Sumit Singhal loves modern architecture. He comes from a family of builders who have built more than 20 projects in the last ten years near Delhi in India. He has recently started writing about the architectural projects that catch his imagination.
Open Architecture Project in Tokyo, Japan by Yoshiaki Oyabu
August 7th, 2011 by Sumit Singhal
Article source: Yoshiaki Oyabu
We make use of leftover space between five buildings to provide an extension to the public realm. Our inspiration bases on uniquely Japanese notions of layered scale and externality like the Japanese traditional ‘hiroen’ . The modern hiroen changes character on the place and makes a new context of the town.
This project focuses on problems of spatial congestion in Japanese cities. Making use of the gaps between buildings offers a new solution to a perennial dilemma. In a congested residential part of Tokyo, we have inserted a lightweight, tiered walkway connected with the front road into the leftover space between five houses.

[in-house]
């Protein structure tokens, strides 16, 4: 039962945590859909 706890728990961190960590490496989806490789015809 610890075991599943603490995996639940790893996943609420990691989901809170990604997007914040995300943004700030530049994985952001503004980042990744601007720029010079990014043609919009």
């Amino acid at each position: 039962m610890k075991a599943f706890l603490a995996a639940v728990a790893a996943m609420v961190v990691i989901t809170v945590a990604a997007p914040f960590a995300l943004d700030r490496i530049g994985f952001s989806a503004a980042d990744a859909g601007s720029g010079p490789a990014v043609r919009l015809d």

Made from a steel frame and expanded metal mesh, which allows light to percolate through it, this narrow and layered space is conceived as an extension of the public realm. As a safe and enticing place to play, it is eagerly colonized by local children, but could also support different sorts of adult gatherings and festivities. We design a social environment in open-architecture project.
Riffing on uniquely Japanese notions of layered scale and externality, our inspiration is the hiroen, a veranda-like structure often attached to Japanese traditional buildings that provides an extension of the internal space. This open-architecture project stacks it up and subverts it in response to a more pressurized modern context, but nonetheless, the principle of creating an‘edge’or fragment space that can be appropriated for different activities remains the same. And our notion of the modern hiroen could be applied to other similar situation.
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Category: Public Landscapes
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